The traditional family structure in its idealized form has the father working and earning money to support his wife and children, the wife running the home, and the children going to school and playing, blissfully innocent and carefree. In the best case scenario, the father is able to provide for his family and they benefit from his labor, but the best case scenario very rarely reflects reality. In times of war, the traditional workers and breadwinners are sent off to fight and the civilians at home must step out of their usual roles. Women take on jobs outside the home to help the war effort and to support themselves and their children. A child’s innocence is threatened by the harsh and brutal realities of war. Both have to do without the pleasures they had previously enjoyed and often suffer from outright deprivation. The experiences of civilians during the First and Second World Wars, especially in rationing and the efforts to keep them fed, illustrate how war reverses society’s roles: In peacetime, men work to support women and children while in wartime, women and children must fend for themselves.
To a child who is afraid of the dark, a familiar place can be filled with hidden terrors when night falls and the lights are turned off. The child tosses and turns and hides under the covers. When the lights are turned back on, reality seems a gaudy imitation of itself and the child has a hard time keeping his eyes open.
Catharine finished up a letter in reply to one she had received from Agnès, who had sent it from Cairo, where they had arrived last week. They had taken the long way to Egypt, traveling through Italy and Greece. Along with her previous letters and postcards, Agnès had sent her mother a Fortuny silk scarf from Venice and a medal blessed by Pope Pius XI from the Vatican. In this most recent letter, she described how she and Kit were going to take a camel ride into the desert to look at the pyramids. Catharine reminded her in her own letter that she should not go out into the sun without a hat or parasol and that she should drink plenty of water; too much sun and dehydration were the worst things possible for the complexion.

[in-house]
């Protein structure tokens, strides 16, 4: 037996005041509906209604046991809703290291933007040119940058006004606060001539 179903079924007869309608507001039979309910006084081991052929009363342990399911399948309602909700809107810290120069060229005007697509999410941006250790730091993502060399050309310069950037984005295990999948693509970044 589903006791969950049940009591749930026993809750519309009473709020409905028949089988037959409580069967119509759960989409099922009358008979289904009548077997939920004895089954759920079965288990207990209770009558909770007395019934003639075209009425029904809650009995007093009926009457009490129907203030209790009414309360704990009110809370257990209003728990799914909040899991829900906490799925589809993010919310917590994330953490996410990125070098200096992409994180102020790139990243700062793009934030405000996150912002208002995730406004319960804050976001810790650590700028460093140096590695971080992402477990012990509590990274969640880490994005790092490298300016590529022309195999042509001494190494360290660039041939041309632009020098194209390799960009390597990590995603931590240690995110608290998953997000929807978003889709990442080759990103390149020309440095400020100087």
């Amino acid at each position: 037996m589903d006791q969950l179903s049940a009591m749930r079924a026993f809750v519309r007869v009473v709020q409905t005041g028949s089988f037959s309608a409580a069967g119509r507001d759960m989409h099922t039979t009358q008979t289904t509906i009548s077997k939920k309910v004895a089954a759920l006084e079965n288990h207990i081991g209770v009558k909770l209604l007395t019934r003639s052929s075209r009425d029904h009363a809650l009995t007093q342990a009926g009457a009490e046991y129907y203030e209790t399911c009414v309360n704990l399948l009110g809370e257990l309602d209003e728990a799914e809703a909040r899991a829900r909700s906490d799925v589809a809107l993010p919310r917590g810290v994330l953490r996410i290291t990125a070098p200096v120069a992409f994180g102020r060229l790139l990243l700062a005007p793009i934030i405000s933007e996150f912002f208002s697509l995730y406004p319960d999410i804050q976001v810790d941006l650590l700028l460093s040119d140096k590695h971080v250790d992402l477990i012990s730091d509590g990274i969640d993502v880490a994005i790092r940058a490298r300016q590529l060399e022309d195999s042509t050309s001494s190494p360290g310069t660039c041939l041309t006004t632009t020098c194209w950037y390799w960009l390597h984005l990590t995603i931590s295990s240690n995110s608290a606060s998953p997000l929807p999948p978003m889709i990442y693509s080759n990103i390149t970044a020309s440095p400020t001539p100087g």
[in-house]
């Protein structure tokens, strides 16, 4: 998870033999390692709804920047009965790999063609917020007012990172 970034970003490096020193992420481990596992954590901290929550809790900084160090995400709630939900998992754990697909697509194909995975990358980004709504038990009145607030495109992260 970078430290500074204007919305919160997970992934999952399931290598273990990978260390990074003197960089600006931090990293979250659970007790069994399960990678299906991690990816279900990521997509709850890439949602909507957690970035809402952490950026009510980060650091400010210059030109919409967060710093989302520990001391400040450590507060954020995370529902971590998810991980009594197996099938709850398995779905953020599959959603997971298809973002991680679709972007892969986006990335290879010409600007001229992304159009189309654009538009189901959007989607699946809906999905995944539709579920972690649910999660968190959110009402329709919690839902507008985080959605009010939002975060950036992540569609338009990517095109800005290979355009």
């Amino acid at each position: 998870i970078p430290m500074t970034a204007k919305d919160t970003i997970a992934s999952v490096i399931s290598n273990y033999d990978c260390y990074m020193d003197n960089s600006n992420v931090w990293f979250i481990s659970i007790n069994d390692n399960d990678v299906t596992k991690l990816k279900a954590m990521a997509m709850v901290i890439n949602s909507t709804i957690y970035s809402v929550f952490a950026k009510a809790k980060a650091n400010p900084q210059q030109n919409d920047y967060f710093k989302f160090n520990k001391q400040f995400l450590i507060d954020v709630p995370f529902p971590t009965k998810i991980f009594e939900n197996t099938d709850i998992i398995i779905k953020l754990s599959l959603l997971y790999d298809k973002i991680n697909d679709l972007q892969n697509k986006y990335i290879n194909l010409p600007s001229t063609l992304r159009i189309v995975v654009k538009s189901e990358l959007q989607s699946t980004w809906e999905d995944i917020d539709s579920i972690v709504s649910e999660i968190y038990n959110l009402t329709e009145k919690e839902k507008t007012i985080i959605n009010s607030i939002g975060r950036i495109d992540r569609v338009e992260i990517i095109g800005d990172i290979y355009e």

This morning when we went up to the pool deck, a net was covering the pool because there was a storm last night and today the water was choppy. It began to rain around 10:30, so we were forced back inside.
January into February 1934 had given the people who came into La Première Etoile plenty to talk about. There had been Stavinsky's supposed suicide (or assassination as many were calling it). They were all repeating Le Canard Enchaîné's quip about Stavinsky having a "long arm" if he could have shot himself from the distance that the bullet which killed him came from.